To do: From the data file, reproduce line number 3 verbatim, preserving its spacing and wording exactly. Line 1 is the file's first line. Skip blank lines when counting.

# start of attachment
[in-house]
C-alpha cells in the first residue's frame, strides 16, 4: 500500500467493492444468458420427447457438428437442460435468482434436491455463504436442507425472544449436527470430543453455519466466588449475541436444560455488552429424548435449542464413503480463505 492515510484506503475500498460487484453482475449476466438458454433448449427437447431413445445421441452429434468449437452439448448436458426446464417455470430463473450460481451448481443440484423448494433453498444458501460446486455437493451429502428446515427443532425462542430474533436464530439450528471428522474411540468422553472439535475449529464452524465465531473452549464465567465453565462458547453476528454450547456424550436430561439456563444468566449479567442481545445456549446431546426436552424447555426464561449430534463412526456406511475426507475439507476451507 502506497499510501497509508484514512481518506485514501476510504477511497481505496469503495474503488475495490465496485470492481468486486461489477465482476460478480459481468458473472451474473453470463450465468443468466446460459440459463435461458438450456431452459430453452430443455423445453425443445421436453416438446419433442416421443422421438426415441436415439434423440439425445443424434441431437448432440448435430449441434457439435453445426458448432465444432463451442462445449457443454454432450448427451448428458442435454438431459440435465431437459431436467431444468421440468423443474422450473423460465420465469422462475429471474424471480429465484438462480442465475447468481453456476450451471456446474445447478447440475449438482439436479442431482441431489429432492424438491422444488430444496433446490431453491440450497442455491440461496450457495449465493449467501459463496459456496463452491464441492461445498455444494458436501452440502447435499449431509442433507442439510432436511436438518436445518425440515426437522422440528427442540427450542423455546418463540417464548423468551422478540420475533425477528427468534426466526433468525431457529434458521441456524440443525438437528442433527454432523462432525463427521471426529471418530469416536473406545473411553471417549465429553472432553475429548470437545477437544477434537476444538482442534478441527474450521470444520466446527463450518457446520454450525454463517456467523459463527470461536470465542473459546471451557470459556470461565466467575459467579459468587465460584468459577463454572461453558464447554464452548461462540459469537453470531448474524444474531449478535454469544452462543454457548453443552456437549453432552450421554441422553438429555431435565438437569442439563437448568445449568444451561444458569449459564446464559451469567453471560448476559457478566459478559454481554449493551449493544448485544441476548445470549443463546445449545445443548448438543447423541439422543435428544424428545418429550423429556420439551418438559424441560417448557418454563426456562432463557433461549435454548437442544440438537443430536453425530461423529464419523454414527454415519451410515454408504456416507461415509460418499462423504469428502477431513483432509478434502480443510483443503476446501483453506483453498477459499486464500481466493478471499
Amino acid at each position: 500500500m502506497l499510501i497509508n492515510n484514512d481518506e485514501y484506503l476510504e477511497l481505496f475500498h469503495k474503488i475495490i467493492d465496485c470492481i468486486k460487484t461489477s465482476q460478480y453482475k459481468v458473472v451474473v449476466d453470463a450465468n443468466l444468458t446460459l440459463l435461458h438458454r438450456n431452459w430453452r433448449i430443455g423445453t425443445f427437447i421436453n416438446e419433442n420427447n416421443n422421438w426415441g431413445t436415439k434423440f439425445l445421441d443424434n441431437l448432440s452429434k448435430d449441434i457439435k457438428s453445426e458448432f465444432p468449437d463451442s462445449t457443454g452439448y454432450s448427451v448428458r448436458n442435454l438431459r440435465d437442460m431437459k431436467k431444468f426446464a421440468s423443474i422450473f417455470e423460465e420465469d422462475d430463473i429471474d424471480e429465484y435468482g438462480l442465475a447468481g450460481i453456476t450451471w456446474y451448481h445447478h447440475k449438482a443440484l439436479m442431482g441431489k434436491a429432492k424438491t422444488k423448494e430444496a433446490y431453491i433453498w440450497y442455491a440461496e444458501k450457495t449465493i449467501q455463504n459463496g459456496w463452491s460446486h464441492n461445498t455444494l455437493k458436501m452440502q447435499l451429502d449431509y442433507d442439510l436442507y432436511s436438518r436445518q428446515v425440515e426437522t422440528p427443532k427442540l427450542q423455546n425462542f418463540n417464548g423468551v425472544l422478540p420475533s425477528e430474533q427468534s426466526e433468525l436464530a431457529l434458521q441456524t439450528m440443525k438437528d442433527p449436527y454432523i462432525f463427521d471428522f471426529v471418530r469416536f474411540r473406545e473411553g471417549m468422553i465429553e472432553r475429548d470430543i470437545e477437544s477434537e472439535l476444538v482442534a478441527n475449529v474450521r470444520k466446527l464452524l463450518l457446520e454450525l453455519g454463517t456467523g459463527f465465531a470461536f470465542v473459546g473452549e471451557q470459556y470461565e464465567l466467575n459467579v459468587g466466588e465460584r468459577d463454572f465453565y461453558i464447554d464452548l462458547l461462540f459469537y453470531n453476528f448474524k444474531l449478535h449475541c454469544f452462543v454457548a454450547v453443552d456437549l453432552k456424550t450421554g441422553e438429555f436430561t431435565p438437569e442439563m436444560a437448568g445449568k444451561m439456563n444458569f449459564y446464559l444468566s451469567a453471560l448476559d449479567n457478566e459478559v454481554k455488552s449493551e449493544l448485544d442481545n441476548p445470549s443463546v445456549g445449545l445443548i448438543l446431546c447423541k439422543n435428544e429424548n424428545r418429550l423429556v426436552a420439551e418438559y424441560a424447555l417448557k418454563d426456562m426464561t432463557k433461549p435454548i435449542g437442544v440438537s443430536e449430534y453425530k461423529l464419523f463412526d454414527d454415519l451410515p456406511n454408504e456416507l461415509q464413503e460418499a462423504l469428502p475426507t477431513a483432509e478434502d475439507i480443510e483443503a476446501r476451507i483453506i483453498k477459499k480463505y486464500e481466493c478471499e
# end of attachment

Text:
Amino acid at each position: 500500500m502506497l499510501i497509508n492515510n484514512d481518506e485514501y484506503l476510504e477511497l481505496f475500498h469503495k474503488i475495490i467493492d465496485c470492481i468486486k460487484t461489477s465482476q460478480y453482475k459481468v458473472v451474473v449476466d453470463a450465468n443468466l444468458t446460459l440459463l435461458h438458454r438450456n431452459w430453452r433448449i430443455g423445453t425443445f427437447i421436453n416438446e419433442n420427447n416421443n422421438w426415441g431413445t436415439k434423440f439425445l445421441d443424434n441431437l448432440s452429434k448435430d449441434i457439435k457438428s453445426e458448432f465444432p468449437d463451442s462445449t457443454g452439448y454432450s448427451v448428458r448436458n442435454l438431459r440435465d437442460m431437459k431436467k431444468f426446464a421440468s423443474i422450473f417455470e423460465e420465469d422462475d430463473i429471474d424471480e429465484y435468482g438462480l442465475a447468481g450460481i453456476t450451471w456446474y451448481h445447478h447440475k449438482a443440484l439436479m442431482g441431489k434436491a429432492k424438491t422444488k423448494e430444496a433446490y431453491i433453498w440450497y442455491a440461496e444458501k450457495t449465493i449467501q455463504n459463496g459456496w463452491s460446486h464441492n461445498t455444494l455437493k458436501m452440502q447435499l451429502d449431509y442433507d442439510l436442507y432436511s436438518r436445518q428446515v425440515e426437522t422440528p427443532k427442540l427450542q423455546n425462542f418463540n417464548g423468551v425472544l422478540p420475533s425477528e430474533q427468534s426466526e433468525l436464530a431457529l434458521q441456524t439450528m440443525k438437528d442433527p449436527y454432523i462432525f463427521d471428522f471426529v471418530r469416536f474411540r473406545e473411553g471417549m468422553i465429553e472432553r475429548d470430543i470437545e477437544s477434537e472439535l476444538v482442534a478441527n475449529v474450521r470444520k466446527l464452524l463450518l457446520e454450525l453455519g454463517t456467523g459463527f465465531a470461536f470465542v473459546g473452549e471451557q470459556y470461565e464465567l466467575n459467579v459468587g466466588e465460584r468459577d463454572f465453565y461453558i464447554d464452548l462458547l461462540f459469537y453470531n453476528f448474524k444474531l449478535h449475541c454469544f452462543v454457548a454450547v453443552d456437549l453432552k456424550t450421554g441422553e438429555f436430561t431435565p438437569e442439563m436444560a437448568g445449568k444451561m439456563n444458569f449459564y446464559l444468566s451469567a453471560l448476559d449479567n457478566e459478559v454481554k455488552s449493551e449493544l448485544d442481545n441476548p445470549s443463546v445456549g445449545l445443548i448438543l446431546c447423541k439422543n435428544e429424548n424428545r418429550l423429556v426436552a420439551e418438559y424441560a424447555l417448557k418454563d426456562m426464561t432463557k433461549p435454548i435449542g437442544v440438537s443430536e449430534y453425530k461423529l464419523f463412526d454414527d454415519l451410515p456406511n454408504e456416507l461415509q464413503e460418499a462423504l469428502p475426507t477431513a483432509e478434502d475439507i480443510e483443503a476446501r476451507i483453506i483453498k477459499k480463505y486464500e481466493c478471499e